He changed his name and religion shortly after winning the world Heavyweight title in 1964 to the chagrin of mainstream American and traditional black folk down south.
What else would drive him to the Nation of Islam-–a radical, pro-black, separatist sect of Muslim faith?
The struggle. Only the struggle.
The public hatred for Ali only amplified when he refused to go to serve in the Vietnam War as a conscientious objector, further igniting the resentment of white America. The term Draft Dodger took on a whole new popularity during this time, in reference to Ali’s protest.
He was stripped of his title and exiled from boxing for three years, paying the ultimate cost for standing up for what he believed in, at a time when it was the most unpopular thing to do.
It was the struggle that compelled Ali to denounce a war that he didn’t believe was his to fight, for a country that didn’t recognize or appreciate those of his ilk.
As Ali got older, his movements slower, his voice quieter and his focus changed to a global scale; he left the NOI converting to Sunni Islam–a move predicated by his pilgrimage to Mecca (like Malcolm X’s) and the death of Elijah Mohammed, the leader of the NOI.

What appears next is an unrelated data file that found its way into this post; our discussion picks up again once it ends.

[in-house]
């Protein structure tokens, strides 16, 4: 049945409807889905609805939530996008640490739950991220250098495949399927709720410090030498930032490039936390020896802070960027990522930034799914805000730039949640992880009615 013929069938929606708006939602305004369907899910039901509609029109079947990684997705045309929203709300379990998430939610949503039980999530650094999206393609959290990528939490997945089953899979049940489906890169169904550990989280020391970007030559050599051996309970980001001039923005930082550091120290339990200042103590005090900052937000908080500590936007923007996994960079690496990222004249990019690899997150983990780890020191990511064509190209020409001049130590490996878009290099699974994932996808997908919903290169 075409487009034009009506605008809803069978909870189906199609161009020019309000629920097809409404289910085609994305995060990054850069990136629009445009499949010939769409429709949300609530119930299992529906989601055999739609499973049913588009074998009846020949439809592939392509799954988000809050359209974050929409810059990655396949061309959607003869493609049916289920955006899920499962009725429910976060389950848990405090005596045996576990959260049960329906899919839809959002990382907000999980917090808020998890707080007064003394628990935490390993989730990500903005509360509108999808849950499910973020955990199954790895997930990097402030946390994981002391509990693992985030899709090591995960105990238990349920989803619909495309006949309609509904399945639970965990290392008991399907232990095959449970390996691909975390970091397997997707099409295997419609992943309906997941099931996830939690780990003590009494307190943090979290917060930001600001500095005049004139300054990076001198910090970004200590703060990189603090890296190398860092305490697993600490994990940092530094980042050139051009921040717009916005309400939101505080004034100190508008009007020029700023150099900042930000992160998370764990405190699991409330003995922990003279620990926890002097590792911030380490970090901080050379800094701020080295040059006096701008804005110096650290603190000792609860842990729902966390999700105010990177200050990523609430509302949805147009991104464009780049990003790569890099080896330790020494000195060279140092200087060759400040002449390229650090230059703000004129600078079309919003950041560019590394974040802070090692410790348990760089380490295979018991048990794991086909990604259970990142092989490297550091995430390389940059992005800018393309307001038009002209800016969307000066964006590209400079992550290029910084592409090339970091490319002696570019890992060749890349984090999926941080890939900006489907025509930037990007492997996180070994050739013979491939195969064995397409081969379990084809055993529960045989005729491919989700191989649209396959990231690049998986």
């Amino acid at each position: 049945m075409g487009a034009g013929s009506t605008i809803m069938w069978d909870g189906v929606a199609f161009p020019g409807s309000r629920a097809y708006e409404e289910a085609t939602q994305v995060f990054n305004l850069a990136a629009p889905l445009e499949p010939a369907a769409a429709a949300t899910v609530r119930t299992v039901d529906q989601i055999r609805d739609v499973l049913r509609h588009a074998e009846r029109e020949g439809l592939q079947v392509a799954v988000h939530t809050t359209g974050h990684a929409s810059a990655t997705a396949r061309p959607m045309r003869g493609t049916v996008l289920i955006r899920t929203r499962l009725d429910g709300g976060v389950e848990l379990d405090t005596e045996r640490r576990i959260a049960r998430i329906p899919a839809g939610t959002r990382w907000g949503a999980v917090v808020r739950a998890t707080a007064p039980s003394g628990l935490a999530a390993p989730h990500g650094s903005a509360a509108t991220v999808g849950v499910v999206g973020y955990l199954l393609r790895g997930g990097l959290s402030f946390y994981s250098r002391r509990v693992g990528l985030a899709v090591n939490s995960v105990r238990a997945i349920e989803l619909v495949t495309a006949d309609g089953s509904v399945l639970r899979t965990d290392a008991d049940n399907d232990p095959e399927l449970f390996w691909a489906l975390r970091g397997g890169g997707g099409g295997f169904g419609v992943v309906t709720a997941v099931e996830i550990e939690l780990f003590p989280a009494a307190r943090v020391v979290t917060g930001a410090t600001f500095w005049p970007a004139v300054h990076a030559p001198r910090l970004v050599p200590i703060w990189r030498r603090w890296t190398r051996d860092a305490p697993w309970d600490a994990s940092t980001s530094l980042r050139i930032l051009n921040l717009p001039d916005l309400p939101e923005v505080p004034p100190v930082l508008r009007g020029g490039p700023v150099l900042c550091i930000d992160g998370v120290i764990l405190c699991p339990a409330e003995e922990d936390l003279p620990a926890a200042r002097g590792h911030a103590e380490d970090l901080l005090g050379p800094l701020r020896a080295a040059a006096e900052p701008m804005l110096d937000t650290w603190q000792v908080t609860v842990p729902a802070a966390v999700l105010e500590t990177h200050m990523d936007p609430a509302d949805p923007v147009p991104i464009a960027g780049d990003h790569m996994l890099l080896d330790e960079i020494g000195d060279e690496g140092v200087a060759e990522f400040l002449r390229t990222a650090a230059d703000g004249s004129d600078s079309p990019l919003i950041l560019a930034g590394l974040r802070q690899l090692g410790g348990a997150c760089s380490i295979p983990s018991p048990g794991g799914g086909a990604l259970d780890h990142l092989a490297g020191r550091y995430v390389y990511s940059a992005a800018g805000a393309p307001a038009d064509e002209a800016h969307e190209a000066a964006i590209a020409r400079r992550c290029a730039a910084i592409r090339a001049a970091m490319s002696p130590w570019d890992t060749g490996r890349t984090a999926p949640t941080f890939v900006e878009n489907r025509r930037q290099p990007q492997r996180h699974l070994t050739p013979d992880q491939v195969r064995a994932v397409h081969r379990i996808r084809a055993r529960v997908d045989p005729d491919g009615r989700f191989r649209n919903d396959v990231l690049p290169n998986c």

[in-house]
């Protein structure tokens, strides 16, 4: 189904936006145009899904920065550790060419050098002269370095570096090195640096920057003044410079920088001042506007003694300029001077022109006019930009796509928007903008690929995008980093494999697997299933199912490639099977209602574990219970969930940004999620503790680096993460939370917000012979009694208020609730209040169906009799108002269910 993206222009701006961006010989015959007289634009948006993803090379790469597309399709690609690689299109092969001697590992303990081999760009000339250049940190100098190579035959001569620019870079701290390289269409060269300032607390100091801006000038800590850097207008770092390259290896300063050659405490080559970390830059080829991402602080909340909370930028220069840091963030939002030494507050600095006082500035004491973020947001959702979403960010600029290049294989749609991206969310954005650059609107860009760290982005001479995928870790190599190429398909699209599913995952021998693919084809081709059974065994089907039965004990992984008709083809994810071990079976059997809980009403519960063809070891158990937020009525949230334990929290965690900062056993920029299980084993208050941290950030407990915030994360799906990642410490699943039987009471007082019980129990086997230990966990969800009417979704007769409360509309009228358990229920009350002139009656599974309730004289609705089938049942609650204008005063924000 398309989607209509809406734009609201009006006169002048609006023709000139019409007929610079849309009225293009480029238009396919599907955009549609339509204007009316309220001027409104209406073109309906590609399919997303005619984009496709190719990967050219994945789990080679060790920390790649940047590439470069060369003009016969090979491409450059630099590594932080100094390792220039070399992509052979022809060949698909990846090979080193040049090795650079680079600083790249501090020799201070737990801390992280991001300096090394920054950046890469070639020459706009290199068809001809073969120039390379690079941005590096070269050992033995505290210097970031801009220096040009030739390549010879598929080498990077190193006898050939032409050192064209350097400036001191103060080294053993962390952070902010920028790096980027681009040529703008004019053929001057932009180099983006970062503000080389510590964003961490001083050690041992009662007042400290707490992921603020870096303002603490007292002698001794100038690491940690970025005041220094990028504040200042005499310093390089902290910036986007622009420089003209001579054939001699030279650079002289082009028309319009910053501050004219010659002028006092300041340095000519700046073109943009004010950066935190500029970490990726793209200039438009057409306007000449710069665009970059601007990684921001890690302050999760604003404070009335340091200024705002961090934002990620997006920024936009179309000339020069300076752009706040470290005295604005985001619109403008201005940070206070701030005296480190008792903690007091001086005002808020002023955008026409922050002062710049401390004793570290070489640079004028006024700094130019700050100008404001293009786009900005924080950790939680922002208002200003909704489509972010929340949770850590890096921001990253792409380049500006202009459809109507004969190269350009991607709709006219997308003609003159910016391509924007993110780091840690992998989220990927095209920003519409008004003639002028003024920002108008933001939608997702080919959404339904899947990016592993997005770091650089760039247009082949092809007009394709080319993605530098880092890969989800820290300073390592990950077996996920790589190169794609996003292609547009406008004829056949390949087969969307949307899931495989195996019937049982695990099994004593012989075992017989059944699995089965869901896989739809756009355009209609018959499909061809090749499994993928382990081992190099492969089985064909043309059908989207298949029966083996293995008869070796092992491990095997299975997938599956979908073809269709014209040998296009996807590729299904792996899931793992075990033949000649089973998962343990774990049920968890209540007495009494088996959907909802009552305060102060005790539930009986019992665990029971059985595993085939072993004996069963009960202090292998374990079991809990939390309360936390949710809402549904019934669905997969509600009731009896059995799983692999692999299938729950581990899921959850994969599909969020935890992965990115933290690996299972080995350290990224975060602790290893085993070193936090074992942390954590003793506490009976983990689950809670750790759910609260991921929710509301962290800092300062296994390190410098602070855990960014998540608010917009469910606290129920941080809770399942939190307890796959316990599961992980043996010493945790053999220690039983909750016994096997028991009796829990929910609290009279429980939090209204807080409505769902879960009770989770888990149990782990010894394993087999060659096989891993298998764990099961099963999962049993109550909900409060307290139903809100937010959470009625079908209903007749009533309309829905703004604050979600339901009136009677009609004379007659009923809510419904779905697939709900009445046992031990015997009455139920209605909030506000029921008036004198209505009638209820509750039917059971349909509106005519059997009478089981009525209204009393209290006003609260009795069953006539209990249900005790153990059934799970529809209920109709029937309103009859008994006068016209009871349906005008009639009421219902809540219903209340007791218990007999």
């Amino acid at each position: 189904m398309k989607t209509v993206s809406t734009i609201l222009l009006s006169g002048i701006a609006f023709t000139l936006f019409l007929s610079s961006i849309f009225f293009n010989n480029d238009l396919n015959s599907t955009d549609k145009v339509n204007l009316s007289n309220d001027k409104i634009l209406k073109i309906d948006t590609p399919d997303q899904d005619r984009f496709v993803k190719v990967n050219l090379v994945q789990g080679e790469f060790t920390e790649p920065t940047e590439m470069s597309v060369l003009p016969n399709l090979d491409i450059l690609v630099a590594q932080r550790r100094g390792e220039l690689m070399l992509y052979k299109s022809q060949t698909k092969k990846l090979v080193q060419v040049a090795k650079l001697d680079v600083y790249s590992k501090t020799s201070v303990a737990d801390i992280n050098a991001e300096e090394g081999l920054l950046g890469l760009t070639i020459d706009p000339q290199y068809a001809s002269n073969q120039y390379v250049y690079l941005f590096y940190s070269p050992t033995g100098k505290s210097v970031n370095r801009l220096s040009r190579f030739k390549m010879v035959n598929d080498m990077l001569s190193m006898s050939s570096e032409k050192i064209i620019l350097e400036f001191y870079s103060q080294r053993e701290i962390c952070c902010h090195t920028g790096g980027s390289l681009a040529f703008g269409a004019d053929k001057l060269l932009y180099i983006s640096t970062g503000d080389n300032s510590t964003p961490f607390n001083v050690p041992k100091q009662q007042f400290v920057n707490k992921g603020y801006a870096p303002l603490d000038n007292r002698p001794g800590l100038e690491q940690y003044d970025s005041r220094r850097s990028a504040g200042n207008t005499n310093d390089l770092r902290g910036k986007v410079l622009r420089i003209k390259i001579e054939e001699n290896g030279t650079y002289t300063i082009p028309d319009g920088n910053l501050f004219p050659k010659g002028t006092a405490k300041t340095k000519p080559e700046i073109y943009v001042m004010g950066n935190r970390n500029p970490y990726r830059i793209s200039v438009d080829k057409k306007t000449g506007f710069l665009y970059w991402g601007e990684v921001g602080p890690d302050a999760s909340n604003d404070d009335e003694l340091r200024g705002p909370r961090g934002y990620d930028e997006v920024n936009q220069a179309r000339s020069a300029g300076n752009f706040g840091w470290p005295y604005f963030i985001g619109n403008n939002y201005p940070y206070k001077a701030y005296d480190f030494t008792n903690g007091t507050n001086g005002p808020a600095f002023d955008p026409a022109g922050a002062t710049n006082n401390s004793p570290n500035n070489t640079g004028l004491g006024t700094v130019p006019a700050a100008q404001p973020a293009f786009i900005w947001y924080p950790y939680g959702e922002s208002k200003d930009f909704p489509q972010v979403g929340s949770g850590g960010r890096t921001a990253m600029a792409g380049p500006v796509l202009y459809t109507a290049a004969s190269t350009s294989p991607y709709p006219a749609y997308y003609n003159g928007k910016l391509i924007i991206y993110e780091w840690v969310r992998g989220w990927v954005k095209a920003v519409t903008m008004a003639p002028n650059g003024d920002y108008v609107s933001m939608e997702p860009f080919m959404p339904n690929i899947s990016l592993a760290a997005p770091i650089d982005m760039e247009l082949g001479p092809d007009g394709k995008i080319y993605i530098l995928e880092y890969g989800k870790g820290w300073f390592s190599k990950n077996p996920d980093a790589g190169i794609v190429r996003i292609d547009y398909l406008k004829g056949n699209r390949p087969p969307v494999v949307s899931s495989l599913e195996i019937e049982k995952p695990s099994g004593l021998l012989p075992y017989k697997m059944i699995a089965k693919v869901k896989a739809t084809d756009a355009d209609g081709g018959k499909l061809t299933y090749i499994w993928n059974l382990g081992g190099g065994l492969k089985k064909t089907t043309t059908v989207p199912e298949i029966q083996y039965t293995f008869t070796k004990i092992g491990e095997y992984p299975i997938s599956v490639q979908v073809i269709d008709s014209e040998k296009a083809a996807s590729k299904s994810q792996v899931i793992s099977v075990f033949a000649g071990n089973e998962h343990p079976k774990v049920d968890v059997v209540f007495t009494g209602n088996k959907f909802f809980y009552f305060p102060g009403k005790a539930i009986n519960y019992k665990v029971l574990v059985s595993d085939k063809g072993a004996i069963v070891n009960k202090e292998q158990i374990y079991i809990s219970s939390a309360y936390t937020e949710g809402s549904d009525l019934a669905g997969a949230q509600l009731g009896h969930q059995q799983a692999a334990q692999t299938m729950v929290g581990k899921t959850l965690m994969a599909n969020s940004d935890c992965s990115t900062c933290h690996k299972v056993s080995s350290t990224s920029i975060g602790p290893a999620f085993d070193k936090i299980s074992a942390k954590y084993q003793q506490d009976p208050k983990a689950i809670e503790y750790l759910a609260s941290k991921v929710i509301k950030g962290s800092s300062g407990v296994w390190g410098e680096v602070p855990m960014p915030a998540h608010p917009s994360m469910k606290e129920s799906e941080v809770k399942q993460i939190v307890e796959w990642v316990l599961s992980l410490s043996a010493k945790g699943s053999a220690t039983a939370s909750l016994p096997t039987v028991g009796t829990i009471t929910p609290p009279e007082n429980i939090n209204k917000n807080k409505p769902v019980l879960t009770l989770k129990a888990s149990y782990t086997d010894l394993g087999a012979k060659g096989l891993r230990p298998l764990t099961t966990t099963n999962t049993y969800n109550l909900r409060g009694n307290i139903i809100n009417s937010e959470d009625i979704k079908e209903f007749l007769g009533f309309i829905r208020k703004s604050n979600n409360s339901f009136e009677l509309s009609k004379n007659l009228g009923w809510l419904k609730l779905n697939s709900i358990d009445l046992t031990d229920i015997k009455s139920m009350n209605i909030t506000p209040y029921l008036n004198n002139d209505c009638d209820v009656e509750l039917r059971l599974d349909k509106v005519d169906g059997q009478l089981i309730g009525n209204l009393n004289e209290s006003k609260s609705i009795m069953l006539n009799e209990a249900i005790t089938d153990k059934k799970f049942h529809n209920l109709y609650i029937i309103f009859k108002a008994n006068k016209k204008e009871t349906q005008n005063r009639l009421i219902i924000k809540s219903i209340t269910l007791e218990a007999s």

After retirement, he decided he would focus on helping people through global activism and becoming an ambassador of peace.
As we memorialized Muhammad Ali all last week, the impact his legacy had on the world was on full display. We’ve seen people use his legacy as a marker of progress, despite America today seeming deeply divided on issues of race, police brutality, politics and religion at this very moment.
How far we’ve come. At least we can all use the same public restrooms; right?
I’d like to say a better measurement of progress, is if we took the version of Muhammad Ali that existed in 1964-1966 and dropped him off in present day 2016. A black athlete at the peak of his skills, defiantly telling the world how great he is? I don’t think the world would react to his personality any differently now than it did then.
Even without moving the political meter, the majority of people resented the now retired, future hall of famer, Floyd Mayweather for saying he was the best–before his domestic violence issues surfaced.
This is why the struggle or blackness is so important, because if we lose sight of it in the case of Ali, we are sanding down his rough edges to make him more palatable for mainstream white America, a concept that stands opposite to everything Ali was and everything that compelled him.
That is the struggle.
If you couldn’t tell, Muhammad Ali was black. He was so black, he was blacker than collard greens doused in hot sauce. He was blacker than deaconess wearing big-ass hats to Sunday service.
He was black way before it was an accepted term for black people. I don’t think he would want you to forget that. As long as I have a platform and voice, I’m not going to let you forget it either.
I am America. I am the part you won’t recognize. But get used to me–black, confident, cocky; my name, not yours; my religion, not yours; my goals, my own. Get used to me.